And so, then form there, that audience is a natural for the next Content Marketing Secrets, right? And I think this idea, and too many people approach courses form a, 'Well, I need to make money, and so I'm going to do this,' but the free course, was it labor intensive? Totally, I was, no doubt about it. But it instills a huge level of trust in people if you're going to show up and deliver that for free. It creates this, 'Oh my gosh, what must be in the paid course?" And I'm not saying everybody has to do it. I've done plenty of, you know, lead magnets that are a cheat sheet or a checklist or the quick, easy things. I tend to do maybe a PDF and an audio because I think the benefit of giving an audio or a video with an opt-in is that relationship connector, you know? They can hear the inflection in your voice and your personality comes through.

But really, from a course perspective, if you haven't done a course, I think he easiest thing to do is to just create a great free course and get some feedback. And see, you know, what you like doing. A lot of people will tell you with a course, you know, you should have audio, video and PDF. Right, but don’t put that pressure on yourself. If you're like, I can do just written initially or I want to just do it live, give yourself permission to do whatever works for you. Do something of value that you can give away that would be a stepping stone. Maybe it's just the first module of a course you want to create and sell, and then you can do the paid version, you know?

So, the Content Traffic Secrets, I kind of backed into that after I had done Everything is Content, which then became Content Marketing Secrets. Because when I pivoted to my personal brand, I was like okay, I kind of kept trying to do these lead magnets that were similar to stuff I'd had on the WordPress chick and I was like eh, this has to be a natural, completely, you know, obvious I'm all about content marketing. And so the Content Traffic Secrets, is just it works well. I have people sign up all the time for that.

JA: Yeah. I love what you said about, you know, one of the things that I tell clients and just people who reach out is have what I call a product ladder. So, your free opt-in, one, it's a lead generation tool, but it also gets people into your ecosystem. They get to know you. And from there, like you said, those people are prime for your next offer. Like, I noticed the List Explosion is $47, so Content Traffic Kickstarter is the free version. So, after their free course, they're going to want to know, okay, what else is there, if they had a good experience. And then build up to that premiere course that you have. A lot of times, people want to go straight for a $1,000 course or, you know, even a $500 course, without having any other offers for their lists. So I love that you talked about that.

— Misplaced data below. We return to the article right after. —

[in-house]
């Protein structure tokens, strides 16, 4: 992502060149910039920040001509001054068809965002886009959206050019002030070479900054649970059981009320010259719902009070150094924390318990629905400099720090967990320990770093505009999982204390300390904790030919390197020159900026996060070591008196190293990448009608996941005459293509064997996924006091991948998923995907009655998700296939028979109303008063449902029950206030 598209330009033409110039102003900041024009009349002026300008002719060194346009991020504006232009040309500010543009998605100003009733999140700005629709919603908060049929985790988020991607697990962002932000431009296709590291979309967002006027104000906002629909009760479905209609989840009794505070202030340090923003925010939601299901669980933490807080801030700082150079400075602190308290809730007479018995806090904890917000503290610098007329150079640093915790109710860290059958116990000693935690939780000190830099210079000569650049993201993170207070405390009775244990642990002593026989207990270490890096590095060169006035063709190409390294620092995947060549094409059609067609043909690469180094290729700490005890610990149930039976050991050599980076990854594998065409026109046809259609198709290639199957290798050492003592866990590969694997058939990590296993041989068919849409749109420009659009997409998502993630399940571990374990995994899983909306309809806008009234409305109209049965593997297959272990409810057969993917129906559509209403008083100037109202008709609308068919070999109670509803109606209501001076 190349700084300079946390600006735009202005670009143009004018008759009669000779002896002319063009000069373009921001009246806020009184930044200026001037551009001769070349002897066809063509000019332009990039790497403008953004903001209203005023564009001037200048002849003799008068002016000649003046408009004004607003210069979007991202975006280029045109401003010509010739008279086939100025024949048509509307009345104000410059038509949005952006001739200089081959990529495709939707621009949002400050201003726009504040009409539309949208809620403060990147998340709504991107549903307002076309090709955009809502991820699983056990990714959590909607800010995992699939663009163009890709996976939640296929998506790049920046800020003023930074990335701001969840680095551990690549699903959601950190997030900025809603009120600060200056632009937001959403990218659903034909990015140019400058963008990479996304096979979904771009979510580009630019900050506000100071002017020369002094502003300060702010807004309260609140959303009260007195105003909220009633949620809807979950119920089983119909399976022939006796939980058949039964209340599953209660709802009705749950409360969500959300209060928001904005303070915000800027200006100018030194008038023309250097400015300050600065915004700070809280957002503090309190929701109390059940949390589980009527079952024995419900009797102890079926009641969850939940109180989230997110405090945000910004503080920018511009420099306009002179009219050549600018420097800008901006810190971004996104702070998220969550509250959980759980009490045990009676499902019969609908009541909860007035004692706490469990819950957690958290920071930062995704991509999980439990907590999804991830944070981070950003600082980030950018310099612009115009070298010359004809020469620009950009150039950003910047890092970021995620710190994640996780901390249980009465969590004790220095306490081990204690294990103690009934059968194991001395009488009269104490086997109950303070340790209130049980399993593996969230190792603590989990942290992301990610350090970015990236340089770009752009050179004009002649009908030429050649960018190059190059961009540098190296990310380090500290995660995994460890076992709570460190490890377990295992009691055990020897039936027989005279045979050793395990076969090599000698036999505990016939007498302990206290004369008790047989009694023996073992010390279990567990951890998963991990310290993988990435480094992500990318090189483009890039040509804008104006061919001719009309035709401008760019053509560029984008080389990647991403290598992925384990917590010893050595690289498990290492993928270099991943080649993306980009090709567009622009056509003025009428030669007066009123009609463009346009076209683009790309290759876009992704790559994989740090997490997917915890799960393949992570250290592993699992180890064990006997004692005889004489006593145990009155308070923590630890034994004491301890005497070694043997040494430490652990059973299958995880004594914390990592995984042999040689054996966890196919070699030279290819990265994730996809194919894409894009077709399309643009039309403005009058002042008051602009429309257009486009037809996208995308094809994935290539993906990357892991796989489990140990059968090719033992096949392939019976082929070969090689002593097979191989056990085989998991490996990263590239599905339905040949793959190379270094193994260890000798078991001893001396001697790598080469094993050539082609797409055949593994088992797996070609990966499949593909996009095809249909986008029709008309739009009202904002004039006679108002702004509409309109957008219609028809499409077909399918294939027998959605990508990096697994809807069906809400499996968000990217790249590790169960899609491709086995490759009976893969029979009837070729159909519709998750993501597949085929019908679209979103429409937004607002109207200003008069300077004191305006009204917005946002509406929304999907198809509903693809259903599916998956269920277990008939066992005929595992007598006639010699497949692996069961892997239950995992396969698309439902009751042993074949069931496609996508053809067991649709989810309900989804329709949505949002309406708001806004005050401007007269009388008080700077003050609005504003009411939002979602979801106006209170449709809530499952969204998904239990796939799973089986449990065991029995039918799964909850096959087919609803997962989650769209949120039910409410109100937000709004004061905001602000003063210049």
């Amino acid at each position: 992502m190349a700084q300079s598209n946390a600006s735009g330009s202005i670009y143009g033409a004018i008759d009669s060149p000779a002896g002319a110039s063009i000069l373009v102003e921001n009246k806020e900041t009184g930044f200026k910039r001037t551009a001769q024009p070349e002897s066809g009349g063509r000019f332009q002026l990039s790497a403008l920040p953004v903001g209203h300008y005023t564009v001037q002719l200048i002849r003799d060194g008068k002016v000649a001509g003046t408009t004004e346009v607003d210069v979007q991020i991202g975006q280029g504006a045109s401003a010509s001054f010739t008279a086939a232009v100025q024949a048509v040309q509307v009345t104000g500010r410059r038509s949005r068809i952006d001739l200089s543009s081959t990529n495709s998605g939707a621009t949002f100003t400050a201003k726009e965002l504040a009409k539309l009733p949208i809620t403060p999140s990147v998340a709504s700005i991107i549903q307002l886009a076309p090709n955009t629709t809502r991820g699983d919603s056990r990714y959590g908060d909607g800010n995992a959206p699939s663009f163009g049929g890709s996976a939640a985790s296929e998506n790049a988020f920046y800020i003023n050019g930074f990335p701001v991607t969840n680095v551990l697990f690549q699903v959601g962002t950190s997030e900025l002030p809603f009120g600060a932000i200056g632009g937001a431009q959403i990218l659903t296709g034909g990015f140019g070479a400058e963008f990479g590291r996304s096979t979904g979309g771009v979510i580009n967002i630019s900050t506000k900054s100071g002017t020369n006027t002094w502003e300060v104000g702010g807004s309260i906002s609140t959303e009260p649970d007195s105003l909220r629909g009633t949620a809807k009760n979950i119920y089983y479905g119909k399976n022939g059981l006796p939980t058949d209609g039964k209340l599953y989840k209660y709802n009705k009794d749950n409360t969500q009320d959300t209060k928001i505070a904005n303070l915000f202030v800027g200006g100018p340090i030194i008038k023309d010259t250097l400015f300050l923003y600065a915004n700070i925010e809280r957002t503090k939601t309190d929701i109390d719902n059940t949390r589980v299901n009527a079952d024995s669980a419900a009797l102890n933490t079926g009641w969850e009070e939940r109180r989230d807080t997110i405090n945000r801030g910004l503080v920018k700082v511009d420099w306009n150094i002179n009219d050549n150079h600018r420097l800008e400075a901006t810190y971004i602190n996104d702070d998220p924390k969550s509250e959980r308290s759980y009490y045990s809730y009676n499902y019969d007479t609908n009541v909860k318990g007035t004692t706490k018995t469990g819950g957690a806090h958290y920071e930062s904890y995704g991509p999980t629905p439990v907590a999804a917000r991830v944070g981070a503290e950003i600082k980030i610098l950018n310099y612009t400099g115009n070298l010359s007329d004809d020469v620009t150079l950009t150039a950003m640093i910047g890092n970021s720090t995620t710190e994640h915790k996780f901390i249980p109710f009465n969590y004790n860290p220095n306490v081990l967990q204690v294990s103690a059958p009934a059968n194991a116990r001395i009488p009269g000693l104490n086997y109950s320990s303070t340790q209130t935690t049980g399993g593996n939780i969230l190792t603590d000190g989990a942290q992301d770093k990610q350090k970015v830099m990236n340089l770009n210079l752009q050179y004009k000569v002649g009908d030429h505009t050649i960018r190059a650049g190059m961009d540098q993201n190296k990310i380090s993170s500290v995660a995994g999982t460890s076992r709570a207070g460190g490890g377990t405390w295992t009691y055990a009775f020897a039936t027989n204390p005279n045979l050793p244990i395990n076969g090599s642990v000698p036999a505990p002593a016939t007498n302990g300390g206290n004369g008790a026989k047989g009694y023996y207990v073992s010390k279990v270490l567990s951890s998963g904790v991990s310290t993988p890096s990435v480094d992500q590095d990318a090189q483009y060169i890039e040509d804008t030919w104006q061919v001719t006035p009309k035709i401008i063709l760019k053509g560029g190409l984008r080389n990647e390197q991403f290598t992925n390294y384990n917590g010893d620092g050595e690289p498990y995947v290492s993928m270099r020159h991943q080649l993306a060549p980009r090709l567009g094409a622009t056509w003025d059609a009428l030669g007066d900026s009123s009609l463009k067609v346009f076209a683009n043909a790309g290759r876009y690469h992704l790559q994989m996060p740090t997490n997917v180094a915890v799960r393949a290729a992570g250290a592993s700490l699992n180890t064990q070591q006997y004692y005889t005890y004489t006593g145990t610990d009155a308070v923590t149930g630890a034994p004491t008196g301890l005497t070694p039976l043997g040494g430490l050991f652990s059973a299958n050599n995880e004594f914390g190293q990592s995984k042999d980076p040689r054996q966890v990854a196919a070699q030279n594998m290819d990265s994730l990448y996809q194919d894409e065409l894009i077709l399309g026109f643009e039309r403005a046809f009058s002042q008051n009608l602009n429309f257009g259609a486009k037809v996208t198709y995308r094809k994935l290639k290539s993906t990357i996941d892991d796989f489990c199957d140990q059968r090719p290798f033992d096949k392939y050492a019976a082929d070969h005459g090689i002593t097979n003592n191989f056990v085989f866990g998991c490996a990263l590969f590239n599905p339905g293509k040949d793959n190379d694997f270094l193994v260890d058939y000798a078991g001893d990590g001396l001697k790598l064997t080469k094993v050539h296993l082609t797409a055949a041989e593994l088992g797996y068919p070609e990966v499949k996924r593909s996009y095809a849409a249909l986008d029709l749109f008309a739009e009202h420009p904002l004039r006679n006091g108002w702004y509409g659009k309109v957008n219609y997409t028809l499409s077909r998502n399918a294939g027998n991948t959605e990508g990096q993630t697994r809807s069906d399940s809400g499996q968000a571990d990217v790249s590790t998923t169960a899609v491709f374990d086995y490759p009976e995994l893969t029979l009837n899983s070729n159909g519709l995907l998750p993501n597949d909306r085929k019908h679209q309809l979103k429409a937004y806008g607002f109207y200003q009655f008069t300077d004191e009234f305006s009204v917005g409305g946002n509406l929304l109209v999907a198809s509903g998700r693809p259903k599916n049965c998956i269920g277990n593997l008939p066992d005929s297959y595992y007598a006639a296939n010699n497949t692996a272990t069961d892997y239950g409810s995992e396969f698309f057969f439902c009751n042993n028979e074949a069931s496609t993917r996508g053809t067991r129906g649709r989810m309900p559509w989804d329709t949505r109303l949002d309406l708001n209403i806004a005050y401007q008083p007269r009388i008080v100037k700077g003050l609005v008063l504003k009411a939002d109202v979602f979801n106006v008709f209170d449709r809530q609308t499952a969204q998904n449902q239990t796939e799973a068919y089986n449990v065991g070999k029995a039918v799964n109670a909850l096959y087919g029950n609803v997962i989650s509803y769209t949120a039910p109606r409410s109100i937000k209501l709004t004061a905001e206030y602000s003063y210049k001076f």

KD: And even from that, then I do have a premiere course, because then I sat back and it was like I had done this membership last year. And I was like what is going to work for me? Like I don't want to reinvent the wheel all the time, Janelle, so I'm like I'll have the Content Traffic Kickstarter, Content Marketing Secrets, and then the next one is Create, Convert Sell. But it's going to take time and I actually think I'm going write a book with it. Like I'm kind of playing with how can I leverage this and maybe do a free plus shipping, whatever. But that's it. That's all I wanted to do. And I want to just -- I want to have these few things for sale. I've got services over here, you know? So really looking at, again, coming back into that, I agree. A lot of people jump into something monstrous instead of get your feet wet, figure out what works. I know that I can crank out a course, I know that I can create something valuable, but for something bigger, I don't know. I'm not in this like oh, just outline it and create it as you go. That wouldn't work for me. That would be so stressful, you know? So, you got to find what works for you.

JA: Yeah, I agree. Before we get to the final three questions, I want to go back to something that you said earlier, which was you hate memberships. Tell me what it is about memberships versus courses for you?

KD: I swear this is going to be such an insight into the psychology of Kim Doyal, but I go into massive resistance when I have to do something. And it's funny, like, I'm pretty disciplined. I get up, I work at my desk, I'm structured, I have routines and all that stuff. But I think for me it was just sort of this, I don't know, not that I get bored, but I'm not going to enjoy building something for a few years that’s a lower price point. And I'm fine with the slow and steady too, right? But I just knew myself, that after a while I was like, I'm not having fun creating training for this every month. This is getting -- it felt pressure. It seems silly, right? And you're talking like an hour-long training, but it's like, you know, when you go into something and you're like, okay, I'm going to create slides and a download and this and all sudden, I'm like god damn it, I don't want to charge $47 for this.

I would rather go deeper and make it something that people can then process and go through on their own. And so for me it was really this, this isn't working for who I am. I want more control over my time and energy. It's funny, I recently this year, got back into service work. We're doing content marketing for clients. And that was because it was like fell in my lap. I was so adamant about no services, but the difference was that the people that were asking me for the service work were like Kim, I'm not expecting you to do it, like you’ve got people that do it. And it just, it's grown into this very beautiful cash flow that I enjoy that I can then create content for my own business and structure and tweak things, you know? And so the only thing with the membership versus a course was it didn't work for my lifestyle.